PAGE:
There is also a case to be made that Buddhism will always remain exogenous here because the idea of no-self cannot be integrated into our self-absorbed and self-obsessed culture. By this line of reasoning, it is unrealistic to suppose Narcissus will ever discover Buddha in the waters of the lake (no matter how many swans may come to swim upon it).
Self and no-self will remain forever alien to each other.
But in this Nova Scotia meadow, I have come to the conclusion that such is not the case. Here the dharma grows abundantly, all the way to the clearing’s edge, and who knows how much further into the surrounding spruce forest. But in order to see it you must first empty your head, by which I mean to say, you have to be ready to accept the familiar world as the strange and wonderful place it truly is.
I’m sure I wouldn’t have noticed this dharma growing all around me if not for the book I happened to be reading as I sat there in the midst of the meadow.
On my lap was a copy of Walden Pond by Henry David Thoreau. This is a book I knew well, or at least thought I did, from prior readings at a younger age. But as I sat and re-read it, I sensed an entirely new vista opening in front of me. In our youth, I suppose, dharma often passes us by or tends to get confused for something else, whereas once we reach a ripe old age (and just this year I turned 60) we may stand a better chance of taking due note when it’s being propounded.
In any case, it was in the pages of Walden Pond that I discovered this entirely new sense of Buddhism as something that could be practiced in a homegrown or indigenous way, not requiring any contortionism in order to suit my native disposition. “In every man’s brain is the Sanskrit,” as Thoreau himself expressed it so succinctly. And it is up to each of us to decipher the Sanskrit that’s written within as best we can.
Now I’m certainly not the first person to comment on the Buddha spirit that animates Thoreau’s writing. No less an authority than Rick Fields, the brilliant historian of Buddhism in America, devoted an entire chapter of his seminal book (When the Swans Came to the Lake) to discussing the importance of Emerson and Thoreau in setting the stage for the arrival of Buddhism in America in the second half of the 19th century. Fields singles out Thoreau as being particularly “pre-Buddhist” in spirit, as if he somehow forecasted the true dharma’s subsequent arrival.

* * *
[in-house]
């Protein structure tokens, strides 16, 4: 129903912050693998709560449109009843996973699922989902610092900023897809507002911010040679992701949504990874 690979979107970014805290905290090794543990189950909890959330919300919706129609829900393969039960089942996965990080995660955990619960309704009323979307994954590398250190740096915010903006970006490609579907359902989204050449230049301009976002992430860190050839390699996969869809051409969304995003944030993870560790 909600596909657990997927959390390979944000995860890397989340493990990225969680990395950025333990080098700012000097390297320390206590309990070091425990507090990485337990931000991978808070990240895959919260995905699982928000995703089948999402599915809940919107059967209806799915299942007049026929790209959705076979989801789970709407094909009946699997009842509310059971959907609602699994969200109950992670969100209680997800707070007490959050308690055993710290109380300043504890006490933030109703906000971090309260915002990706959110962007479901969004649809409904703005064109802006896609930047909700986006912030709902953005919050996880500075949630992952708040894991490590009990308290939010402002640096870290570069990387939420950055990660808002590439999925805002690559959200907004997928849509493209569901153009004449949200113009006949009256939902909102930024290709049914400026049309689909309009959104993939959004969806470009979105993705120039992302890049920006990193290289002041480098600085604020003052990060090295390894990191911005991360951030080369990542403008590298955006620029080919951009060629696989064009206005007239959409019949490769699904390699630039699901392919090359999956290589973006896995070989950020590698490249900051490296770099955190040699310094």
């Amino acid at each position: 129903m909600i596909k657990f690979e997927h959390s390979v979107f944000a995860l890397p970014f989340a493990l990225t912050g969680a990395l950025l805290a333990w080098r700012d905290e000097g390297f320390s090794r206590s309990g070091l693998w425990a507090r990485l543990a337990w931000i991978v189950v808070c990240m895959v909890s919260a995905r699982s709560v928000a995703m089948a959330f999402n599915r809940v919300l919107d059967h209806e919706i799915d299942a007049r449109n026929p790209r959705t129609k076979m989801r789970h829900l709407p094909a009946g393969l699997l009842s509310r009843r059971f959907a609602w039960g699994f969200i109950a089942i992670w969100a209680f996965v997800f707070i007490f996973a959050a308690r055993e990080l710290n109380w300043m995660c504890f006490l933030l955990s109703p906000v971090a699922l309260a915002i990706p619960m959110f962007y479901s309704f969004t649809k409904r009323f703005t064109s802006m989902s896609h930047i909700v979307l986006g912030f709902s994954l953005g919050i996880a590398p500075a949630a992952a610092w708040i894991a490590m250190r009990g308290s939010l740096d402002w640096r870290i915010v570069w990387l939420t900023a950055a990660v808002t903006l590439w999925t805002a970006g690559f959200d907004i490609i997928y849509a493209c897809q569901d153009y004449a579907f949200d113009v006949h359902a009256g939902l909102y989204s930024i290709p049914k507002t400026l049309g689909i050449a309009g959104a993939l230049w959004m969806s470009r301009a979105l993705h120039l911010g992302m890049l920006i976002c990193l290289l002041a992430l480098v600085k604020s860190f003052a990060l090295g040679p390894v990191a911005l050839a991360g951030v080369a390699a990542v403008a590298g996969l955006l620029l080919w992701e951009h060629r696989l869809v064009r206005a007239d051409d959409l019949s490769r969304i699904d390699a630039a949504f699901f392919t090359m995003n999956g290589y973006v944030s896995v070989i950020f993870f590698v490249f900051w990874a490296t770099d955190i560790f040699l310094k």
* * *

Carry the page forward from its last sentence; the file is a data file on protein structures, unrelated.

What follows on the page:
I’ve come to see it differently. I see Thoreau himself as the real deal, not merely a precursor but as a true dispenser of something utterly new in the Buddhist canon—a North American Bodhisattva of the very highest order, perhaps the very first in our domestic lineage, who propounded a home grown dharma we can accept as our very own.
And the essence of this home grown dharma is quite simple: it shows us a way to reconcile our head and our heart. Ego or the self may become a pathway instead of an obstacle that must be overcome. This is not an observation you’ll find in the pages of the Lotus or Heart Sutra. But you will find it very clearly expressed in Walden Pond, in a surprisingly accessible way.
This is the vista that opened up for me as I sat overlooking the meadow, with Thoreau’s wisdom to guide me.
Joe Lamport is a writer and translator and a fellow traveler of the Middle Way. His spiritual practice is intimately connected with the translation of classical Chinese poetry, including the Buddhist inspired poetry of Bai Juyi and Wang Wang Wei. He has several published books to his credit, including most recently an all verse translation of The Adventures of Monkey King, by Wu Cheng En (you can read the first chapter of his translation which was published online by Brooklyn Rail’s InTranslation here: The Birth of Monkey King). In addition, his translations of Tang poetry have been published extensively online and in print, as he previously served as a regular contributor to The Epoch Times. He has written a short essay on Tang poetics, which was published here: A Journey into the Yu Gong Valley. Follow him on Twitter and check out his personal blog, http://lampoetry.blogspot.com.
Editor: Dana Gornall